Most business owners are naturally inclined to make their establishments as accessible as possible for people with disabilities.
But whether you are naturally inclined to do it or not, the Americans with Disabilities Act (ADA) mandates specific accessibility requirements for public and some commercial structures.
According to ADA regulations, all new commercial construction must be built to comply with ADA standards. Existing construction may also require retrofits if the removal of "architectural barriers" is "readily achievable" with a minimum amount of difficulty and expense. Larger businesses are expected to perform more retrofits since retrofits are presumably less of a burden for them than they would be for a small operation.
In general, it's worth the time to consider how you can make interior space more ADA compliant. There are several areas that need to be addressed, starting with the following:
- Aisle space. Interior aisles should be capable of accommodating individuals who are confined to wheelchairs or who rely on other devices for mobility. The ADA requires aisles and maneuvering space around shelving to be a minimum of 36" wide with additional space provided at corners and "dead ends" where a 60" diameter space is the minimum requirement.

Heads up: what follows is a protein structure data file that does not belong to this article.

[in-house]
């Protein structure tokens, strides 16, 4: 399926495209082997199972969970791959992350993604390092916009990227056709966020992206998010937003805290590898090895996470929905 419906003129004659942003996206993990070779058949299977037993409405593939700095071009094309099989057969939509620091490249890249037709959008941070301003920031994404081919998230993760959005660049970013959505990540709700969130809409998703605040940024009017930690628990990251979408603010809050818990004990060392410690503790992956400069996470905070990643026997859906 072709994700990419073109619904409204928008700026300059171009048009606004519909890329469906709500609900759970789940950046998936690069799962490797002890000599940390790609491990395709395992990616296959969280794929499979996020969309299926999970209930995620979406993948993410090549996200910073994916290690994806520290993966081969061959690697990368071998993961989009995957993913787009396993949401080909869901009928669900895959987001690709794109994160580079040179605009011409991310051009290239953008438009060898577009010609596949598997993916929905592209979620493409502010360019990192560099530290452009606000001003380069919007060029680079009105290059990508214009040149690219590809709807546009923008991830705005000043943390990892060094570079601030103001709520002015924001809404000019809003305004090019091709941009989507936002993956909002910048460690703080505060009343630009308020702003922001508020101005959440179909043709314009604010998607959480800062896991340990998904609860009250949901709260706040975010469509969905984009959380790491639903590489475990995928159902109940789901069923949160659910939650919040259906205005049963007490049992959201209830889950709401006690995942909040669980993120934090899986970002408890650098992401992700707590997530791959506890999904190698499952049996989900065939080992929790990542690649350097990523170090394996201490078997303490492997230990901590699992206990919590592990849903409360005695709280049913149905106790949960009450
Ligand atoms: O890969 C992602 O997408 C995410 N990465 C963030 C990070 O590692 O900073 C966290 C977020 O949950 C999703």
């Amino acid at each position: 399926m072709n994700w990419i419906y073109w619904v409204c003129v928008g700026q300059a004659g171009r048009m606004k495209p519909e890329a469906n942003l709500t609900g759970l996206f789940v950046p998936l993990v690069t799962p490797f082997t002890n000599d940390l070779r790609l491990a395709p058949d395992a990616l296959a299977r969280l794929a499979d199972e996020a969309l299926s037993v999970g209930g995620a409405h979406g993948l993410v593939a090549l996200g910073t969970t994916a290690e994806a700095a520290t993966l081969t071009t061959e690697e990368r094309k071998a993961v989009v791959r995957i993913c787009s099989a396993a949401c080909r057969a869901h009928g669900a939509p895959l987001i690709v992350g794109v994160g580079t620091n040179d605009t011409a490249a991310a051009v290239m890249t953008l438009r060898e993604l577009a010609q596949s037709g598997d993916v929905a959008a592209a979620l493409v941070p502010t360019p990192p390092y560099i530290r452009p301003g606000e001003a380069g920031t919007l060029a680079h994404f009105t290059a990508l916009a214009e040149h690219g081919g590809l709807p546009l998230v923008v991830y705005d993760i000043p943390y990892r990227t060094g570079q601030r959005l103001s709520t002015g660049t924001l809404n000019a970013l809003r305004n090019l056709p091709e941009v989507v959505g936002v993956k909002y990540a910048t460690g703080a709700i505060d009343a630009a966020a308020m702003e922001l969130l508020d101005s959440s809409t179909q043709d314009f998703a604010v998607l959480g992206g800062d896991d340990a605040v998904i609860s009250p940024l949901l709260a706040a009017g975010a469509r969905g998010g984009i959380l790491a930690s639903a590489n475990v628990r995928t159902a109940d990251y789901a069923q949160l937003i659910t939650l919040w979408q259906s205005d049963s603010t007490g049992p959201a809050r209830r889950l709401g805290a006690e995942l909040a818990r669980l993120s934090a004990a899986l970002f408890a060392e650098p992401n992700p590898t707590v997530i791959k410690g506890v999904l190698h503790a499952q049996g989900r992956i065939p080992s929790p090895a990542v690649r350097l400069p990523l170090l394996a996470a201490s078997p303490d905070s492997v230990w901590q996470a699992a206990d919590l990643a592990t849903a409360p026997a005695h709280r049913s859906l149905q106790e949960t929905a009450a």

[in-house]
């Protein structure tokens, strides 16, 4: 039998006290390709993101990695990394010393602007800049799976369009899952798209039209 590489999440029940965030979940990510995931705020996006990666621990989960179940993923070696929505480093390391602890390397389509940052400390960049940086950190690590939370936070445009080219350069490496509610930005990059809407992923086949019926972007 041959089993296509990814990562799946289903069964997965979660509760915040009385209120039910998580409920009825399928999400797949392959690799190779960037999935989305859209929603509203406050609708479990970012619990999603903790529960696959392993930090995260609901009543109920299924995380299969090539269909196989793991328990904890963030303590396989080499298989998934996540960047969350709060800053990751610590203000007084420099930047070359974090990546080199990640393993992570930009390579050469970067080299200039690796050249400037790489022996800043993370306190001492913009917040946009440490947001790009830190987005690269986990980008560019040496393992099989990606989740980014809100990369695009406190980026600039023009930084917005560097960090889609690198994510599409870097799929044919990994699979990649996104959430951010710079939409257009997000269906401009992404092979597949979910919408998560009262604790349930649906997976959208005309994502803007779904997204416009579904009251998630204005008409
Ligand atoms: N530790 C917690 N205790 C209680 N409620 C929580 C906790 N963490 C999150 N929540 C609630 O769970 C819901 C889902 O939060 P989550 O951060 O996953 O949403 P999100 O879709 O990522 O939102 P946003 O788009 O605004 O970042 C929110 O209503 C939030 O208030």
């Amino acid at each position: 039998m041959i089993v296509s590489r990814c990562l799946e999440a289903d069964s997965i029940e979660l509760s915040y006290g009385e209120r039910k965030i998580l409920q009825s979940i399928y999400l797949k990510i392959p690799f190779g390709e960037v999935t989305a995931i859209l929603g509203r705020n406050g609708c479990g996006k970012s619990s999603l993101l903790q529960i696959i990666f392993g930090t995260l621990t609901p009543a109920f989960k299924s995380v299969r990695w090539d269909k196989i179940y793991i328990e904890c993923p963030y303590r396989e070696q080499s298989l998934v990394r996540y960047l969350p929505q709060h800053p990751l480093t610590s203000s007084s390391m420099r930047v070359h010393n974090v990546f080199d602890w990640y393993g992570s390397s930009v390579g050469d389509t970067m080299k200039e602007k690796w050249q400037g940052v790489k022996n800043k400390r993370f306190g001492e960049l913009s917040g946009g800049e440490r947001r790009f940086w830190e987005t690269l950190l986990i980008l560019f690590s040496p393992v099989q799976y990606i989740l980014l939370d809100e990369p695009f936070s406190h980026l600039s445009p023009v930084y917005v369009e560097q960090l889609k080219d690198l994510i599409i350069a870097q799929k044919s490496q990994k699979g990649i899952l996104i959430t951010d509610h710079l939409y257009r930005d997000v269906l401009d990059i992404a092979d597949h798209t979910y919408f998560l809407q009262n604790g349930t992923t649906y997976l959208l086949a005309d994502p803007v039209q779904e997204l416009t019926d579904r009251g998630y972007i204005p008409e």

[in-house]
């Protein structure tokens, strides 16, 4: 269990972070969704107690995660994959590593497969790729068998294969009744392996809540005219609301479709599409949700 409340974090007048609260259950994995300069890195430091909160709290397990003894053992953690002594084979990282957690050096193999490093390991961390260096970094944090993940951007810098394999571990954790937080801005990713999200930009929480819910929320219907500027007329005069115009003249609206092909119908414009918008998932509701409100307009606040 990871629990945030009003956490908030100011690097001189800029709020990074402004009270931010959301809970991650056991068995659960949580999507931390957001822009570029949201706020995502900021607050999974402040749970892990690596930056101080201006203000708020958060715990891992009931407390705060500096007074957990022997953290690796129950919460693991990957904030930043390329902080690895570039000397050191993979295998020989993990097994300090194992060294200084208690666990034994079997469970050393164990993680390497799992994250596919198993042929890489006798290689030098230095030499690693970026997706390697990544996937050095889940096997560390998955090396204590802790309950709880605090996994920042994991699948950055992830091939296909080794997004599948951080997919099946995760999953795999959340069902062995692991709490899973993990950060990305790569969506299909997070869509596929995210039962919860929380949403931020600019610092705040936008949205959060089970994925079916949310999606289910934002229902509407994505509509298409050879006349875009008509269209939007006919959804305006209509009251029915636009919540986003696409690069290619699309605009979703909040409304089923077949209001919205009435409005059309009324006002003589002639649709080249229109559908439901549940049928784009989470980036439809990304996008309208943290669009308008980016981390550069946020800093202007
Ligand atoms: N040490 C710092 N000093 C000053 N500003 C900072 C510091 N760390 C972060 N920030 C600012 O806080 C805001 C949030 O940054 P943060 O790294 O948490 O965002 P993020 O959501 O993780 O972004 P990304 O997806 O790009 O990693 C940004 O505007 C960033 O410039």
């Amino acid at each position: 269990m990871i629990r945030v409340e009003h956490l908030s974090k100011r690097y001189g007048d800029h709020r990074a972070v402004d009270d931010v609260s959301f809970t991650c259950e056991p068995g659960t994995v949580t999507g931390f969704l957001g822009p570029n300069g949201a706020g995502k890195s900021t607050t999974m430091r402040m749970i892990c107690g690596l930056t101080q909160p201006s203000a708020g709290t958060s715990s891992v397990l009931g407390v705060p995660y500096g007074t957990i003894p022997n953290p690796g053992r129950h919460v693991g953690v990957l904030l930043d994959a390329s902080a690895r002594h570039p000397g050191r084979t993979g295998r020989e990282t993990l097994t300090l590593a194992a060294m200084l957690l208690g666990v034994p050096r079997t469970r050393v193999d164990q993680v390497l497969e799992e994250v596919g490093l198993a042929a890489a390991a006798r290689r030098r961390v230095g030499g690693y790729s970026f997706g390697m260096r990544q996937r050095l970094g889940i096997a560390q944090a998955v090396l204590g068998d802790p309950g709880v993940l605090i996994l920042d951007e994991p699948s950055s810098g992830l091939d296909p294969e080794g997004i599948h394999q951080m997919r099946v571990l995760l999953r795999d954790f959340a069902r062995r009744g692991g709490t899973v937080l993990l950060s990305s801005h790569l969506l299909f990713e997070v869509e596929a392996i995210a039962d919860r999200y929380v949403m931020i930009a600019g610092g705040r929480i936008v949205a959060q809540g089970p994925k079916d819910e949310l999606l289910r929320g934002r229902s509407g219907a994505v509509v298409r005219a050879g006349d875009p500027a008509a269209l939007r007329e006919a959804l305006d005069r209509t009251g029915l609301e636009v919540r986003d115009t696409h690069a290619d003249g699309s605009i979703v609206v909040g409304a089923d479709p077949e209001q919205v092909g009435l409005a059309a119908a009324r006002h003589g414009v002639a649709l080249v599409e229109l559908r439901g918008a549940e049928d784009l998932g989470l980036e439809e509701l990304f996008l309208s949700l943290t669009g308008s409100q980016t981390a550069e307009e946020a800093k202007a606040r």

- Shelving. Ideally, all of your store's shelves would be accessible to the disabled. But the ADA recognizes that low shelving is not a realistic goal for most businesses and could present problems for customers who aren't disabled. So to accommodate disabled customers, the ADA requires store personnel to be readily available to help retrieve items from shelves and to read product labels for the visually impaired.
- Sales or service counters. Counter height can be an issue for the disabled. Although the entire counter space isn't required to be handicap accessible, compliance requirements mandate that a section of counter space be set aside for disabled access, with a height of no more than 36". You will also need to consider the width of your checkout lanes. Minimum width of 36" is standard for at least one checkout lane that has signage indicating it is handicap accessible.
- Other issues. There are many other issues that can affect interior ADA compliance. Flooring, door hardware, and lighting are all concerns. However, one of the more expensive compliance requirements is the installation of an elevator in a multi-story retrofitted commercial environment. Exceptions exist, but sooner or later it is likely that a rapidly growing business will be required to install an elevator in an existing structure.